CMA CGM Sees Container Shipping Industry Continuing to Rebound in 2018

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March 16, 2018

CMA CGM Antoine De Saint Exupery’s XUPERY arrival at the port of Southampton, England, on March 10, 2018.

PARIS, March 16 (Reuters) – Container shipping group CMA CGM said it expects a rebound in the industry to continue this year on the back of brisk economic growth, playing down the immediate impact of geopolitical tensions.

French-based CMA CGM, one of the world’s biggest container lines, reported on Friday a $701 million net profit for last year, confirming its turnaround after a shipping downturn in 2016 when it suffered a $452 million loss.

“We are rather optimistic about 2018, despite the geopolitical problems,” Chairman and CEO Rodolphe Saade told Reuters by telephone. “It’s too early to say if it will go as well as 2017 but the indicators are positive.”

Still, tensions ranging from protectionist trade measures taken by the United States to a diplomatic spat between Britain and Russia or political uncertainty in Italy, were a source of concern as they could affect business and consumer confidence.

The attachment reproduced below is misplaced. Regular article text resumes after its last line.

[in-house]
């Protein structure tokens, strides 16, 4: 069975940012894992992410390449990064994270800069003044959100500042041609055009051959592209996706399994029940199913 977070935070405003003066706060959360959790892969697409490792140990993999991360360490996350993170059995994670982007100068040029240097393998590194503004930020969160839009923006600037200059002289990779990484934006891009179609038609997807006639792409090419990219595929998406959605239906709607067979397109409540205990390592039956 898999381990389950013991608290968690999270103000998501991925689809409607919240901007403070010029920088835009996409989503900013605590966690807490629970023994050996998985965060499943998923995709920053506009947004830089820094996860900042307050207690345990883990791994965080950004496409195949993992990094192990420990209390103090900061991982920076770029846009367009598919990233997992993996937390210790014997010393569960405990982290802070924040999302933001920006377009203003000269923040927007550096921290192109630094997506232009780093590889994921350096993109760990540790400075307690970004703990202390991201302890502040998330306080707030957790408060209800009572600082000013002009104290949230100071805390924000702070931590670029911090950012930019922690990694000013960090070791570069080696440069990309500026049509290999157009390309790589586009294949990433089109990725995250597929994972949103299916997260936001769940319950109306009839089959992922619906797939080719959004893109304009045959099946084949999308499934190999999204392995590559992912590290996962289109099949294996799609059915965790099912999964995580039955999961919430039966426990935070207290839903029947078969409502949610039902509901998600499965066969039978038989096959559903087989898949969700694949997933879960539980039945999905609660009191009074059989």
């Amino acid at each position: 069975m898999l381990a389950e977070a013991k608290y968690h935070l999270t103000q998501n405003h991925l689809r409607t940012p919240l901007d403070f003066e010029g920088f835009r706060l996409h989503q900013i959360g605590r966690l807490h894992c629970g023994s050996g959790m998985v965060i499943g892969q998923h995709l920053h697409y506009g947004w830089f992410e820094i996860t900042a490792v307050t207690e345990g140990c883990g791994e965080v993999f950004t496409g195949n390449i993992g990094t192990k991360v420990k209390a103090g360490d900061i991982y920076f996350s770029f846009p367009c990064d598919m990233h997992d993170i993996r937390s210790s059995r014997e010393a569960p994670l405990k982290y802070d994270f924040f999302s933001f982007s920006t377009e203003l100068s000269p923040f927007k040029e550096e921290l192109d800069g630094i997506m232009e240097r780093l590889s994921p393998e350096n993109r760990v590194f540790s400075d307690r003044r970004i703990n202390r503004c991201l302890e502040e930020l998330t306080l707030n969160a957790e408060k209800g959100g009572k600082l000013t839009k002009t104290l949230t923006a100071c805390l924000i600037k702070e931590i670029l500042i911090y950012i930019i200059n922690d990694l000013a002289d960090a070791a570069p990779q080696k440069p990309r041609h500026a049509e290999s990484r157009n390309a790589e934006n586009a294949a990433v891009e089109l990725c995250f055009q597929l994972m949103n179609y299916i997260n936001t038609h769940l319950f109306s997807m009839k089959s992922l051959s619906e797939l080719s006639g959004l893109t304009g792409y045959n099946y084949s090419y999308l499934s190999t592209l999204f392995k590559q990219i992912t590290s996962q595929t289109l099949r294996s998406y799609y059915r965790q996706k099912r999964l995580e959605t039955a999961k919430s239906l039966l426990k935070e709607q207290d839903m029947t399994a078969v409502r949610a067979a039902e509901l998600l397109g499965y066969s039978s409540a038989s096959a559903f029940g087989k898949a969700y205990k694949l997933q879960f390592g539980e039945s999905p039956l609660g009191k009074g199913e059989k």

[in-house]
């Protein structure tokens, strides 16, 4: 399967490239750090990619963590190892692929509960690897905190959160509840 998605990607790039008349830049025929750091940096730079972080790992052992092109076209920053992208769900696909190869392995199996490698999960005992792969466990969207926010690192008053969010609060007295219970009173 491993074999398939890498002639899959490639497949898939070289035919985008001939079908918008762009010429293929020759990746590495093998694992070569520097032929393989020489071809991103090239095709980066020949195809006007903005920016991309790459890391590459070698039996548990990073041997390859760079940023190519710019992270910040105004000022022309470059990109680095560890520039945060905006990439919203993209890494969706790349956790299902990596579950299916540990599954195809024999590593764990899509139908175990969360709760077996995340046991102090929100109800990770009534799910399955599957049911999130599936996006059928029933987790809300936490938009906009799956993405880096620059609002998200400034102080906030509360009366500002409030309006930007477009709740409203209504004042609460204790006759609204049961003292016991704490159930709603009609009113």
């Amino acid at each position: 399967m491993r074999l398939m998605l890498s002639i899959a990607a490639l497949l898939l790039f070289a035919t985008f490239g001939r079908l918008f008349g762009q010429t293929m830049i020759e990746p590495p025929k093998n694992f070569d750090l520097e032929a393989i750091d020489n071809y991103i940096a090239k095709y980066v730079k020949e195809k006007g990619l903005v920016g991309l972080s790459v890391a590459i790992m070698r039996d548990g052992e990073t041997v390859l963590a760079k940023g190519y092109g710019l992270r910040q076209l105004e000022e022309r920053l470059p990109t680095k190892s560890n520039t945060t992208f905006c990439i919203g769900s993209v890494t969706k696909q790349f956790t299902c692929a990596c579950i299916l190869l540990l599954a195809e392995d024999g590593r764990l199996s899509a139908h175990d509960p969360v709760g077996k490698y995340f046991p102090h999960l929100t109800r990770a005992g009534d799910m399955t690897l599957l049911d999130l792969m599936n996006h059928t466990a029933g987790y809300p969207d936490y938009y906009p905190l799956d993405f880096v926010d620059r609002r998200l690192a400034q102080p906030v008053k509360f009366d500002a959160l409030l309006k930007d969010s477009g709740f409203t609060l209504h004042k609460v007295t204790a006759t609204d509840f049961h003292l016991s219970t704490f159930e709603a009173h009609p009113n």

CMA CGM, controlled by the Saade family, said its operating margin of 7.5 percent in 2017, up from 0.2 percent in 2016, was the best in the container shipping sector and reflected healthy demand allied to efficiency measures.

Its volumes increased 21.1 percent last year to nearly 19 million containers, including a 10.9 percent year-on-year rise in the fourth quarter.

CMA CGM had benefited from consolidation in the sector, including its acquisition of Singapore-based APL line in 2016 and last year’s launch of vessel-sharing partnership Ocean Alliance with Asian partners, it said.

Saade said there were few remaining takeover targets in container shipping after a wave of deals since 2016 but his group would remain to open to opportunities.

The consolidation, including market leader Maersk’s takeover of Hamburg Sud, has almost halved the number of global container shipping firms since 2015. (Reporting by Gus Trompiz, editing by Bate Felix and Susan Fenton)

(c) Copyright Thomson Reuters 2018.

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